ESG Initiatives Take Hold in Banking Sector
In recent years, environmental, social and governance (“ESG”) initiatives have become a driving force in many industries, and the banking sector is no different. Since green bonds first emerged in the European market in 2007,1 sustainable finance has steadily gained momentum, with the most significant progress seen in the last five years. Global annual sustainable debt issuance more than doubled from US$769.1 billion in 2020 to US$1.689 trillion in 2021, with no signs of slowing down in 2023.2
The global push for ESG initiatives is largely driven by consumer demand. A recent study found that 83 per cent of consumers think that companies should be actively shaping ESG best practices and more than 50 per cent believe that companies should be doing more to advance ESG issues.3 Financial institutions are responding to this call to action with more than 300 banks, representing almost half of banking assets worldwide, adopting the UN Principles for Responsible Banking (a framework for sustainable banking designed to be integrated into banks’ strategies and across their portfolios).4 Further, more than 40 per cent of the world’s banking assets have committed to the UN-convened Net Zero Banking Alliance (“NZBA”).5 The Canadian banking sector has experienced this shift in priorities as well. The Canadian Bankers Association reports that Canadian banks recognize that the financial sector is central to addressing climate change6 and eight Canadian banks and credit unions have joined the NZBA.7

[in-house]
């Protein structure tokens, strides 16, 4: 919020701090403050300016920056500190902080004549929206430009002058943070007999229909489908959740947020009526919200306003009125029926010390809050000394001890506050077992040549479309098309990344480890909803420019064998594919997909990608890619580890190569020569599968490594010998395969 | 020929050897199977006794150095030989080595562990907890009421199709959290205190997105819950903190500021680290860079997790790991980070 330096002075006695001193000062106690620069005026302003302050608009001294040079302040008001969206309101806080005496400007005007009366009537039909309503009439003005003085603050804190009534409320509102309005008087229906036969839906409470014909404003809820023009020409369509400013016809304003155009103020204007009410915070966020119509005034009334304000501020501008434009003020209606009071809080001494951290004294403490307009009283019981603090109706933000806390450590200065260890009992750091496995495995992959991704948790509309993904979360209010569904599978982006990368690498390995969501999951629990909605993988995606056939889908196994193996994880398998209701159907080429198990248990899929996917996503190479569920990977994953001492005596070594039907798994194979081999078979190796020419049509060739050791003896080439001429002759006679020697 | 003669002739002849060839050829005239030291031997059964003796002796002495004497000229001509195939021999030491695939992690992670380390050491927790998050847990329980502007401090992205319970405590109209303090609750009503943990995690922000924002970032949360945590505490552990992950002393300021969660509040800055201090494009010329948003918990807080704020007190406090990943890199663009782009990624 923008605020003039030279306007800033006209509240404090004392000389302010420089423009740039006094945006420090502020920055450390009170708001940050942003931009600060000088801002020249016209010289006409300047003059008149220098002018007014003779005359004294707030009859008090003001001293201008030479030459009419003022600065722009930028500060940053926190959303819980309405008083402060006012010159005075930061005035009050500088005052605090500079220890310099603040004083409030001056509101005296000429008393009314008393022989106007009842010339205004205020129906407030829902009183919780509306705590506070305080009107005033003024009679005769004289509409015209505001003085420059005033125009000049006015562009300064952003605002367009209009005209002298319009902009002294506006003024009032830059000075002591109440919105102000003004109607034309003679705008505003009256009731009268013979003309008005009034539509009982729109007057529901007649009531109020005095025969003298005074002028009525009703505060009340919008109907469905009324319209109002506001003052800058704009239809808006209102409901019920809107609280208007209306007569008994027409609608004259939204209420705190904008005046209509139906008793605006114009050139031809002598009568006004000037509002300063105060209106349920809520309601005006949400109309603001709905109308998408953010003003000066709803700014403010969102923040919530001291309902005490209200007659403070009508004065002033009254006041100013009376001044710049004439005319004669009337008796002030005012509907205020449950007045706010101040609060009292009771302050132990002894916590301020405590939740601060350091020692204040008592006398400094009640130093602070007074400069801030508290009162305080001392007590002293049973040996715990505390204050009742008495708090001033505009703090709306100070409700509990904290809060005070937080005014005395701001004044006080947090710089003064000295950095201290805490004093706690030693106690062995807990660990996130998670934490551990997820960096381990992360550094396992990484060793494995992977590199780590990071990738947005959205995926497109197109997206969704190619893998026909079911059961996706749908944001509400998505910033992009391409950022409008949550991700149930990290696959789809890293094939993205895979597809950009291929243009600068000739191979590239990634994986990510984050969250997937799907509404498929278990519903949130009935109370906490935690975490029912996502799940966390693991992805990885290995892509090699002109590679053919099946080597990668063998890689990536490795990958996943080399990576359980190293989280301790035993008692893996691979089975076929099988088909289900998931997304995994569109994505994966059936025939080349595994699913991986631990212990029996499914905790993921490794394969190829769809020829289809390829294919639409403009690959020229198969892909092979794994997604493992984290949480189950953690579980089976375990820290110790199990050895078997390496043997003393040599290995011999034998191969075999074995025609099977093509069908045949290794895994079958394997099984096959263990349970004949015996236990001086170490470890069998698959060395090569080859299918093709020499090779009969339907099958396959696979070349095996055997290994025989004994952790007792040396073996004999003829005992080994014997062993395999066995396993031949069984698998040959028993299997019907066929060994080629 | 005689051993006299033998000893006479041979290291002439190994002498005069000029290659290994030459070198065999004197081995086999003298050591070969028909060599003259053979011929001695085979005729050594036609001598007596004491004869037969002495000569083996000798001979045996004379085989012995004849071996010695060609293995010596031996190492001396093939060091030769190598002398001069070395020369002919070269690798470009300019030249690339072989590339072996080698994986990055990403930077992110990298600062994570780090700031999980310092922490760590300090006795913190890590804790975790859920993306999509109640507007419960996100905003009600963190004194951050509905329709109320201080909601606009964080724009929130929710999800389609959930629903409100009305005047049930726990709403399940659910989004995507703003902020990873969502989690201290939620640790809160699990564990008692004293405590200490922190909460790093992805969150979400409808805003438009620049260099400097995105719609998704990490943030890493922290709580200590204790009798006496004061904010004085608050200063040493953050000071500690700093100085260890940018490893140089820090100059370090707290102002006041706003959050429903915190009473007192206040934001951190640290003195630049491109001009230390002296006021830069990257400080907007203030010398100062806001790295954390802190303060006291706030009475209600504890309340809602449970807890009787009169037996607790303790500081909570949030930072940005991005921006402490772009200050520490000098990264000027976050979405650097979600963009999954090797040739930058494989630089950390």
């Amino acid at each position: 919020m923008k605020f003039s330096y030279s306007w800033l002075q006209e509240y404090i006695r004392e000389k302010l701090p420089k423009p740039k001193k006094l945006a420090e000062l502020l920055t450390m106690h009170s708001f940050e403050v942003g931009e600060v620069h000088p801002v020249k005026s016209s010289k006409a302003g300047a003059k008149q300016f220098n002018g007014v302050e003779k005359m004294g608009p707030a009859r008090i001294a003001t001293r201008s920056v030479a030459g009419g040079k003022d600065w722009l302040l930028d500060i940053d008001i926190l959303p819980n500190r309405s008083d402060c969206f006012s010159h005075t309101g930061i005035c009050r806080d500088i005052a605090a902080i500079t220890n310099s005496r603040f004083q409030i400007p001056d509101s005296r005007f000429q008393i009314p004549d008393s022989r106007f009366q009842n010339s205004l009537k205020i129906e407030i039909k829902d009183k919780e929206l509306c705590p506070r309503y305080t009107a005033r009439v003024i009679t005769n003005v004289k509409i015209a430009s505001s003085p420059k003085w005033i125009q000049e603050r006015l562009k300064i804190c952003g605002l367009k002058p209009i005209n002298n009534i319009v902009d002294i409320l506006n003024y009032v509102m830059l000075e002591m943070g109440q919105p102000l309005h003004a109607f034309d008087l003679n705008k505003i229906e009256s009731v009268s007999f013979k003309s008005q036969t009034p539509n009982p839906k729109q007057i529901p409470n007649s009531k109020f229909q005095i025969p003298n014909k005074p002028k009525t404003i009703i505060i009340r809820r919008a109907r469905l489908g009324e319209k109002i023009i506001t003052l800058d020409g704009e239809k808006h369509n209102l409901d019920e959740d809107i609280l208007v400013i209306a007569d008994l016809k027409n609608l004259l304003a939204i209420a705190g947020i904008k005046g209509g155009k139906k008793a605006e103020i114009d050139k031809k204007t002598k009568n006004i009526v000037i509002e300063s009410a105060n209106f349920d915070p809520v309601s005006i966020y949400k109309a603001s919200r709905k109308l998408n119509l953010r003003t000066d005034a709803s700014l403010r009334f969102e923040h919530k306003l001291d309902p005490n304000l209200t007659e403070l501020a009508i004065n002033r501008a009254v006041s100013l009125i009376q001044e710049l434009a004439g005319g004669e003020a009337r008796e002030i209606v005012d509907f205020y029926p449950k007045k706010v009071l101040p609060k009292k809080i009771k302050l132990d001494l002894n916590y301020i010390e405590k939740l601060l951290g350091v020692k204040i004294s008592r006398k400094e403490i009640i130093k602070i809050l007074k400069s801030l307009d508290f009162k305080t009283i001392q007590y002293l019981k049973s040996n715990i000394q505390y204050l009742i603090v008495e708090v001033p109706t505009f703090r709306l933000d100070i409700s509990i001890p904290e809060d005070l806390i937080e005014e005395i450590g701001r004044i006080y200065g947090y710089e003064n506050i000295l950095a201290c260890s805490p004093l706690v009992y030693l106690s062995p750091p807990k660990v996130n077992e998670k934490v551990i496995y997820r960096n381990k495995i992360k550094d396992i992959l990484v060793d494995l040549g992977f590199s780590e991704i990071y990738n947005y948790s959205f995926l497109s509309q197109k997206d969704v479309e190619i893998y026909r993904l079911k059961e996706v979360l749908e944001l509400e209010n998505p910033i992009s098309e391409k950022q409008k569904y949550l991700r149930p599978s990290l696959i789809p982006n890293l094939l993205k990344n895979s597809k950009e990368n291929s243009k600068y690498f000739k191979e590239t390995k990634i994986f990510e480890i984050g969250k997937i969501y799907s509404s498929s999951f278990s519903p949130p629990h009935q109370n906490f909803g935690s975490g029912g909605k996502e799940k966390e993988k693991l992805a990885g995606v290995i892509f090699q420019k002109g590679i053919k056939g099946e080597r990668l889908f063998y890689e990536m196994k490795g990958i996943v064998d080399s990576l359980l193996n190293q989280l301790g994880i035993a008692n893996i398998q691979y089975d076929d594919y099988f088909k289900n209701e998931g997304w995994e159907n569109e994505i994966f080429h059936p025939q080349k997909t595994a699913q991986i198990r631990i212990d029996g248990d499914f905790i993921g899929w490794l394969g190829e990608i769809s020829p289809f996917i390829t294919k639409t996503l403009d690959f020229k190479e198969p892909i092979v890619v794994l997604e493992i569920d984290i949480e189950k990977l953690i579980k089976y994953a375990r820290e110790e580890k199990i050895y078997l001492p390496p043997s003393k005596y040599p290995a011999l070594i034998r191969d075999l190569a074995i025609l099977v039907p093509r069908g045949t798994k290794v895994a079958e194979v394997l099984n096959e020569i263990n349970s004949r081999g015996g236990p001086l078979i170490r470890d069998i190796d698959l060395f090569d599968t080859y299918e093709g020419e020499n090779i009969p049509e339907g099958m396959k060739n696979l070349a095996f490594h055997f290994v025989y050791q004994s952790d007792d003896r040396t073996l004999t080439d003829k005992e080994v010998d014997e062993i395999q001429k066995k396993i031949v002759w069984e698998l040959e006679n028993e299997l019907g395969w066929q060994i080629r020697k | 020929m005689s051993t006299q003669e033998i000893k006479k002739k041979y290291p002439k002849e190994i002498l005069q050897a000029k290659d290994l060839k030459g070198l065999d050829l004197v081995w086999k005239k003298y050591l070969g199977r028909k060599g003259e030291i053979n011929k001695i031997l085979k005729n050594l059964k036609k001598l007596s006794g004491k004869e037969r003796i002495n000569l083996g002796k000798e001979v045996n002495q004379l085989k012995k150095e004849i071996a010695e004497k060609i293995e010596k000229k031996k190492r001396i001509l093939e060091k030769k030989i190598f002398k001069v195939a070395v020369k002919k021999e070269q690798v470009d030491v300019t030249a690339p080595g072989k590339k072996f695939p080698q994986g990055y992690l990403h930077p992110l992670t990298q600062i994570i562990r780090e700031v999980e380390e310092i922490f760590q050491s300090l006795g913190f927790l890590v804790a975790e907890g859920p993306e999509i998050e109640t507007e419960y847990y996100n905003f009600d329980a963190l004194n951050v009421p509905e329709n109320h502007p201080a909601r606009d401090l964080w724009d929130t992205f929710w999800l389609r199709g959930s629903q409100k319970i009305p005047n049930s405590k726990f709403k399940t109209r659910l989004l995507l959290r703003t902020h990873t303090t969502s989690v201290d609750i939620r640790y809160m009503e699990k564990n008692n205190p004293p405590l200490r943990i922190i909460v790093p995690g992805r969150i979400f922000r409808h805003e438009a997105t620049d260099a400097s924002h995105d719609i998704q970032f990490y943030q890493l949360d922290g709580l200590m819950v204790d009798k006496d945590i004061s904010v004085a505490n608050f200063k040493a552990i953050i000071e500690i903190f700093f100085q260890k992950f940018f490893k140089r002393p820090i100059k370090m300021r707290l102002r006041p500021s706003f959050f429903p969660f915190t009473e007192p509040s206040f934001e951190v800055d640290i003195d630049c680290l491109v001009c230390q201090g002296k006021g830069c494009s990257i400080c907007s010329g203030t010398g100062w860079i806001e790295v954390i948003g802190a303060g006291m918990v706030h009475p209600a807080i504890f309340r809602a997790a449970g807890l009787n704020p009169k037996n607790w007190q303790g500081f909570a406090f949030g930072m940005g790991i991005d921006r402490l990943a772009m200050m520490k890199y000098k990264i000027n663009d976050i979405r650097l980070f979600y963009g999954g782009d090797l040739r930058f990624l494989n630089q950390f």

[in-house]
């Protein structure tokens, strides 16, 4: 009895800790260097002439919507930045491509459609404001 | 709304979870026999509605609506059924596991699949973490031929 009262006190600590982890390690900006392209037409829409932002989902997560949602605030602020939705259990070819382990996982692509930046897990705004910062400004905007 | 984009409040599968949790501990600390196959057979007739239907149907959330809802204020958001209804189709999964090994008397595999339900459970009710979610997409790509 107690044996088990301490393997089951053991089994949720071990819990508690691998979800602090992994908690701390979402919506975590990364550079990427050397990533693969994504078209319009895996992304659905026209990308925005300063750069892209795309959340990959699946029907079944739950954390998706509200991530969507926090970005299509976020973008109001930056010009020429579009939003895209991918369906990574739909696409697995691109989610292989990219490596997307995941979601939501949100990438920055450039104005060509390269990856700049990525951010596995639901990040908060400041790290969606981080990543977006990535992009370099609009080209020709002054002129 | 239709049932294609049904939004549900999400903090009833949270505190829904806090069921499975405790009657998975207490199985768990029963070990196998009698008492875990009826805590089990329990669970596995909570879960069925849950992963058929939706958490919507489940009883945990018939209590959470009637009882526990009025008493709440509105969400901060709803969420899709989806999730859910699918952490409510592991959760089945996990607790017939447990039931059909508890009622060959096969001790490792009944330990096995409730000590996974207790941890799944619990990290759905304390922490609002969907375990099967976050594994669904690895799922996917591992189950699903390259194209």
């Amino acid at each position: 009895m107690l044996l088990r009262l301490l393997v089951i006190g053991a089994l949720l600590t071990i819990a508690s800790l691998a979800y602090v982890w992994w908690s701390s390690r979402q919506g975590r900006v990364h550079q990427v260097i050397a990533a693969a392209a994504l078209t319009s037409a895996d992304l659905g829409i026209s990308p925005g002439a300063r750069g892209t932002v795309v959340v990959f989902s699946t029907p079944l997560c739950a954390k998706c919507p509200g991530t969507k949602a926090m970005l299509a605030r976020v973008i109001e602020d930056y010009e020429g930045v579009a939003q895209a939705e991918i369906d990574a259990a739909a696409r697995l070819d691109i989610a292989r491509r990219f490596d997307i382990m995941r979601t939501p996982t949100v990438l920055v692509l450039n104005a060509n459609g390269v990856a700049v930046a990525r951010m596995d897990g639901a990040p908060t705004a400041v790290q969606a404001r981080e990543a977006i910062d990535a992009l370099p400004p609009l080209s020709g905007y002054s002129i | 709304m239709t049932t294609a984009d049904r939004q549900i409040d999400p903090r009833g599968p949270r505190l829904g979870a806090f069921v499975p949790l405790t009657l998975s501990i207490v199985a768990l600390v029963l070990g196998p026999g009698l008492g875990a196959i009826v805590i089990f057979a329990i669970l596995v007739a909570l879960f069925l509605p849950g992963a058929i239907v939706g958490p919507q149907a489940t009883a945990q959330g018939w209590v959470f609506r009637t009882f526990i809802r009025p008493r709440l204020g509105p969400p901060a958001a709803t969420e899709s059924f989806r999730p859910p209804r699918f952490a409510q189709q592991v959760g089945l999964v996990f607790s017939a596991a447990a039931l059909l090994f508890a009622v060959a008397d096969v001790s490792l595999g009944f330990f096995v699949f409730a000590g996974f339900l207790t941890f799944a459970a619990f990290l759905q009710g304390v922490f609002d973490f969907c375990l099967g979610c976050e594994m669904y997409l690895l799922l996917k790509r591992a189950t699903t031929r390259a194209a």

Sustainable finance encompasses a broad range of banking practices and tools, through which financial institutions incentivize borrowers to reach ESG-related targets. Sustainable performance targets can centre around renewable energy, water consumption, sustainable sourcing, affordable housing, among countless others. Rewards for achieving key performance indicators vary and are often incorporated into credit and loan agreements through mechanisms for decreasing interest rates and fees.